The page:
(By the way, I go off on a tanget for a bit. If you’re just here for the review, go down to the break!)
I was in the mood for Dim Sum this morning…but I had one obstacle standing in my way: BWD, Jr. Ever the Chinese buffet connoisseur, BWD, Jr. wanted to get Chinese from a buffet and I wanted to go some place real. So, we decided to go to the all-you-can-eat sushi place instead. (Yeah, I don’t get it either.)
But … All You Can Eat Sushi???
Yes, all-you-can-eat sushi. I know what you’re thinking. When you’re paying $17.95 for all the sushi you can possibly stuff down your gullet (did I mention they’re learning to fear me there?), the first thing people think is: wow, the ingredients must suck. You, know, that’s not an unreasonable thought.
Anytime you go to an all-you-can-eat anything, you can feel assured you’re sacrificing quality over what you would get in a by-the-plate restaurant. However, in an all-you-can-eat sushi restaurant, you have a leg up over most other buffets because the sushi is hand rolled. So whereas that vat of beef with broccoli sitting in a steam tray has likely been given all the care shown to the garbage as its tossed in the dumpster (note: I don’t know if that’s true. I am sure there are some places that really put effort into their buffet offerings, but I think about 99% of “Chinese” food was is made is a Cisco lab somewhere), the sushi you get at an all-you-can-eat place has been hand crafted.
Plus, Sushi Mido is pretty smart about how they do their all-you-can-eat. First, you can only get rolls, which are full of rice and more filling than individual nigiri or sashimi and, while I haven’t done an extensive survey, the ingredients that form the rolls are pretty limited: crab, fried shrimp, cream cheese, cucumber, etc. So, my assumption is that Sushi Mido buys a lot of stuff in bulk.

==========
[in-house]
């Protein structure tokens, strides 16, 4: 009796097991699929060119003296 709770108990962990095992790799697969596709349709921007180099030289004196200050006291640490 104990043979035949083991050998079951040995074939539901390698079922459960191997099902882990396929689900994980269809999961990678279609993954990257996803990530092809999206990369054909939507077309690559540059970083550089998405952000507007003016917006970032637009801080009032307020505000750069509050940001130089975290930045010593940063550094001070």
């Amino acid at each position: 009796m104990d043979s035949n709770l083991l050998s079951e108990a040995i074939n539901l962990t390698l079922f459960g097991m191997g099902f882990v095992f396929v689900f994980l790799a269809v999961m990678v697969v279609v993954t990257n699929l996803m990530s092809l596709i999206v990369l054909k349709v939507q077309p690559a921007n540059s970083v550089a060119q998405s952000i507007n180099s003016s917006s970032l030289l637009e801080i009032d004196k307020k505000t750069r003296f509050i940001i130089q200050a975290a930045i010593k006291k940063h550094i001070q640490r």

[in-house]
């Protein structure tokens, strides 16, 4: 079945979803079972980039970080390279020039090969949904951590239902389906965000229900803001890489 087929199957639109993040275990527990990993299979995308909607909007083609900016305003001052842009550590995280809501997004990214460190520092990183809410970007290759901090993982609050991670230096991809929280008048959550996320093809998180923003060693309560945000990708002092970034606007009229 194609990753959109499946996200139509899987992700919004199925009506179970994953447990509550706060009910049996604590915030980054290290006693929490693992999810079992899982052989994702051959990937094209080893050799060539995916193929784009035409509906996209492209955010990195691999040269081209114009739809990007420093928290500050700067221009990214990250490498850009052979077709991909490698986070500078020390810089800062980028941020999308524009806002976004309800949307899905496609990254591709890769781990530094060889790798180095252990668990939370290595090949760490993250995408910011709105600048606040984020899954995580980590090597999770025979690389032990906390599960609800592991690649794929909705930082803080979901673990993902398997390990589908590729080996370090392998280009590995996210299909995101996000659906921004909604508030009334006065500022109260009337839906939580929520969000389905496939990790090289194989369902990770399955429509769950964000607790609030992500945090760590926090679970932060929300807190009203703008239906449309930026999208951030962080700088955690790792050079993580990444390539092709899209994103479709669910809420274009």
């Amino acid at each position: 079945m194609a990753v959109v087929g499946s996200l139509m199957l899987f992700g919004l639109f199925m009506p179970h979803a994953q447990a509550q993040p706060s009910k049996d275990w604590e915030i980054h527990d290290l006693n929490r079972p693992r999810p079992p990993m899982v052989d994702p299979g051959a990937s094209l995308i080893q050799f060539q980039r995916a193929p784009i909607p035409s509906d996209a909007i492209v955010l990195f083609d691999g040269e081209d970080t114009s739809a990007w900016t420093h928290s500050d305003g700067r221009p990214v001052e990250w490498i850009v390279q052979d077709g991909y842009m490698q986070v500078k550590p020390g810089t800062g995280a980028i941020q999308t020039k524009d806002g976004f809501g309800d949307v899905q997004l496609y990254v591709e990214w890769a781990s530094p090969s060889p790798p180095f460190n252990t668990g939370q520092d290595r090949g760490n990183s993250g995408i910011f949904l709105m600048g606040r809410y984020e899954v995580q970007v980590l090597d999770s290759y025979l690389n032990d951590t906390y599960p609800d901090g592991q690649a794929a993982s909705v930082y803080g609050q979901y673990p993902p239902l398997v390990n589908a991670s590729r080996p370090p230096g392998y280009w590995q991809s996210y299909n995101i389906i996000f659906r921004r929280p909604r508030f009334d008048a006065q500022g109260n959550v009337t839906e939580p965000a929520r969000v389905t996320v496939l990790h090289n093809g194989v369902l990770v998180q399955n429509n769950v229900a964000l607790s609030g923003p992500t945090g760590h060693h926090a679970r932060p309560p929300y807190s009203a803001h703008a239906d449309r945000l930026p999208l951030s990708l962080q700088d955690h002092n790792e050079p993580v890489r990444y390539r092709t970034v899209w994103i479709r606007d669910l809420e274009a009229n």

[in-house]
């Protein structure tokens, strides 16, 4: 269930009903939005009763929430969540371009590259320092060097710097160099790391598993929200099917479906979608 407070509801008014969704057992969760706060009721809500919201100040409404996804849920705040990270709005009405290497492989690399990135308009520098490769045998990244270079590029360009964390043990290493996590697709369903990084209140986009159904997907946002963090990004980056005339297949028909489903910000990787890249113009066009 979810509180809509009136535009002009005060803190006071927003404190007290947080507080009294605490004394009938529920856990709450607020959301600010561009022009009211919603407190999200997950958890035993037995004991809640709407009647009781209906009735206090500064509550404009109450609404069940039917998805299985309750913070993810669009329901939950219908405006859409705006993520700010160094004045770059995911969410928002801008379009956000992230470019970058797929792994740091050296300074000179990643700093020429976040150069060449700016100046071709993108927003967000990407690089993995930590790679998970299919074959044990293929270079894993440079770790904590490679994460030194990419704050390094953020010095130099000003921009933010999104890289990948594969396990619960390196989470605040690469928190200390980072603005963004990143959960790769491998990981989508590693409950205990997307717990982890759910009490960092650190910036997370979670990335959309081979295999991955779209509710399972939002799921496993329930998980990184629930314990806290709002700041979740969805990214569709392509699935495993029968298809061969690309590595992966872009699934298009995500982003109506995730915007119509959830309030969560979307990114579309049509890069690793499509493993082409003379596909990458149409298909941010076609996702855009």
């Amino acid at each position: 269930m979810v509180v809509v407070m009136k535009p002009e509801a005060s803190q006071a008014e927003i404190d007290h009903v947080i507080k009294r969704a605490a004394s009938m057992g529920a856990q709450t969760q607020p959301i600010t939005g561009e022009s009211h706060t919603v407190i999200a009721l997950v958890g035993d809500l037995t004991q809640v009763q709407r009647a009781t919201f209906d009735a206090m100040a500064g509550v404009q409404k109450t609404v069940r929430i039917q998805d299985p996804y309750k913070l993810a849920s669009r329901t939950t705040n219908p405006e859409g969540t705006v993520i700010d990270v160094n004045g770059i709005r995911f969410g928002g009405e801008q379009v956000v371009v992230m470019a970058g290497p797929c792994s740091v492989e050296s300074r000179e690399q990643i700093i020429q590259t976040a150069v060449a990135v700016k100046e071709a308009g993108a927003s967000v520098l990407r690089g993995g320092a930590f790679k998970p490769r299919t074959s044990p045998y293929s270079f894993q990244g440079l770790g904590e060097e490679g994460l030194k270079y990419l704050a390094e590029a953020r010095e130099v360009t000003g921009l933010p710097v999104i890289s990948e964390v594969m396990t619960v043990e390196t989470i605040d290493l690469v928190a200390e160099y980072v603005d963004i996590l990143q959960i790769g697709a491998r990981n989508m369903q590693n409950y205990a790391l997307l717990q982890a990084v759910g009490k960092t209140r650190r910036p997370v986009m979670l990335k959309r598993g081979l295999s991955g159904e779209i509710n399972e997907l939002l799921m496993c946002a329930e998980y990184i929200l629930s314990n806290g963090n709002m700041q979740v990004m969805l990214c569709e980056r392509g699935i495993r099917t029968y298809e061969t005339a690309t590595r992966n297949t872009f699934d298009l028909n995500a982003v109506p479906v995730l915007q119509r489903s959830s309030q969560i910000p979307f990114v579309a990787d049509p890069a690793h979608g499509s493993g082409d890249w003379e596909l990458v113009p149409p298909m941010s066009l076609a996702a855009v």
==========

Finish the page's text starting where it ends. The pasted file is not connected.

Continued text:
All of which leads up to something I figured out today
If You Turn Your Nose Up at All You Can Eat Sushi and Order Rolls Anywhere Else You Obviously Like Overpaying for Fish*
Well, at least you live in the Midwest.
Really, this insight hit me when the first artful plate of sushi arrived at my table. Looking at the rolls they present, they’re essentially the exact same rolls you get at any other sushi place, even the really fancy ones like Ra or Nara, where hip KC-ers go for sushi. Let’s face it, in the middle of the country, there are only so many outlets for sushi-grade fish. Plus, once it finds its way into any roll, whether it’s a fancy lollipop thingy at Ra or the Midnight Fantasy roll at Sushi Mido, it’s still a sushi roll. At that point, you should be judging the individual roll, not the style of restaurant.
Okay, so all tangets aside, let’s get back to why we’re here.
Sushi Mido Review
Now that I’ve waxed poetic about the nature of all-you-can-eat sushi, let’s talk about Sushi Mido specifically.
Sushi Mido’s Food
I enjoy Sushi Mido. I really do. I like going there when I’m hungry or need to comfort my soul with sushi rolls. As you can see the presentation is quit nice and the flavors are, on the whole, pretty good. (With that said, if Shogun ever had all-you-can-eat night, I’d go there in a heart beat and put them out of business with the sheer quantity I’d consume.) It’s the kind of place I’d go with friends to hang out, but perhaps not the sushi place I’d take clients who I wanted to impress.